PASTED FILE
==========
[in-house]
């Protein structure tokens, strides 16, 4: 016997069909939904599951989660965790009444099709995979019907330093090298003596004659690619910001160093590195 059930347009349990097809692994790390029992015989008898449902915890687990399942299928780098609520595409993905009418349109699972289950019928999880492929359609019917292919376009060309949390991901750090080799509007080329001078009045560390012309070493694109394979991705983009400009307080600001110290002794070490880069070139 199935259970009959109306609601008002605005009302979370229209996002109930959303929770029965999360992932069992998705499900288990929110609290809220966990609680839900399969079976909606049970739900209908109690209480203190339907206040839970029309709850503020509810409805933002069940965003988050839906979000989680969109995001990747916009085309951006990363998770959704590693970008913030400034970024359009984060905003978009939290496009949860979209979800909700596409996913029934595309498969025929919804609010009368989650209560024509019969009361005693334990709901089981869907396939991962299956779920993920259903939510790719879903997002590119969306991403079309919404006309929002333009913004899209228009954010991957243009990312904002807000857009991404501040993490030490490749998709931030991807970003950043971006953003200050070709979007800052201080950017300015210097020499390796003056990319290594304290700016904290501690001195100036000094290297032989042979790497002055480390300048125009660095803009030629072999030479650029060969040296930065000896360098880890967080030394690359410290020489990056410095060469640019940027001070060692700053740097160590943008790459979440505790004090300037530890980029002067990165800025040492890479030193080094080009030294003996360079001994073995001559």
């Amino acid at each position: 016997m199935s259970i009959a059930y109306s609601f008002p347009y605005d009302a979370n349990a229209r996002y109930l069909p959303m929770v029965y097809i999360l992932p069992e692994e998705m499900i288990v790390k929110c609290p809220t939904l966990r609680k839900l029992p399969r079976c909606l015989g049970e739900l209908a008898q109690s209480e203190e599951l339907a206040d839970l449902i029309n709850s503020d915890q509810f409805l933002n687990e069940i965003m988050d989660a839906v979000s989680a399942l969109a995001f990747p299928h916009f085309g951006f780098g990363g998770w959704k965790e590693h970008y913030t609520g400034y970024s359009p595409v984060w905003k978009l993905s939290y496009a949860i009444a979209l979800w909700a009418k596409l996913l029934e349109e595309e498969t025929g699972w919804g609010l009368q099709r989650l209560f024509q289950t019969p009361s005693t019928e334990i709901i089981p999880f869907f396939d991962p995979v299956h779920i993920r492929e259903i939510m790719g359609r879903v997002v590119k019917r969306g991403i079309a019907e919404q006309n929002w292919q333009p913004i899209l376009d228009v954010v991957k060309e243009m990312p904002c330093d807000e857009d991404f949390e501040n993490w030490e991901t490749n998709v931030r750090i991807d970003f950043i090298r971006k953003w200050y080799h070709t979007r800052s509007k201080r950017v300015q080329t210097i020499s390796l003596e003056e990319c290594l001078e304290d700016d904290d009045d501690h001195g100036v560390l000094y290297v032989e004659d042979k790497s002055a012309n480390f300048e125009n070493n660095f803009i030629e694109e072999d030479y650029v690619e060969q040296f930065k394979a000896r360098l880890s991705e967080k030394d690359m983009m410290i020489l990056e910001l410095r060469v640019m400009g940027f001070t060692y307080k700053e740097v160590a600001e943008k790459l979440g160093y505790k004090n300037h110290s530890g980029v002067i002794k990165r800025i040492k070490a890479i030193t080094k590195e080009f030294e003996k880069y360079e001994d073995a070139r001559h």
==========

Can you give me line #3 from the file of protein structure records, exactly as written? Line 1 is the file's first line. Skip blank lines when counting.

């Amino acid at each position: 016997m199935s259970i009959a059930y109306s609601f008002p347009y605005d009302a979370n349990a229209r996002y109930l069909p959303m929770v029965y097809i999360l992932p069992e692994e998705m499900i288990v790390k929110c609290p809220t939904l966990r609680k839900l029992p399969r079976c909606l015989g049970e739900l209908a008898q109690s209480e203190e599951l339907a206040d839970l449902i029309n709850s503020d915890q509810f409805l933002n687990e069940i965003m988050d989660a839906v979000s989680a399942l969109a995001f990747p299928h916009f085309g951006f780098g990363g998770w959704k965790e590693h970008y913030t609520g400034y970024s359009p595409v984060w905003k978009l993905s939290y496009a949860i009444a979209l979800w909700a009418k596409l996913l029934e349109e595309e498969t025929g699972w919804g609010l009368q099709r989650l209560f024509q289950t019969p009361s005693t019928e334990i709901i089981p999880f869907f396939d991962p995979v299956h779920i993920r492929e259903i939510m790719g359609r879903v997002v590119k019917r969306g991403i079309a019907e919404q006309n929002w292919q333009p913004i899209l376009d228009v954010v991957k060309e243009m990312p904002c330093d807000e857009d991404f949390e501040n993490w030490e991901t490749n998709v931030r750090i991807d970003f950043i090298r971006k953003w200050y080799h070709t979007r800052s509007k201080r950017v300015q080329t210097i020499s390796l003596e003056e990319c290594l001078e304290d700016d904290d009045d501690h001195g100036v560390l000094y290297v032989e004659d042979k790497s002055a012309n480390f300048e125009n070493n660095f803009i030629e694109e072999d030479y650029v690619e060969q040296f930065k394979a000896r360098l880890s991705e967080k030394d690359m983009m410290i020489l990056e910001l410095r060469v640019m400009g940027f001070t060692y307080k700053e740097v160590a600001e943008k790459l979440g160093y505790k004090n300037h110290s530890g980029v002067i002794k990165r800025i040492k070490a890479i030193t080094k590195e080009f030294e003996k880069y360079e001994d073995a070139r001559h």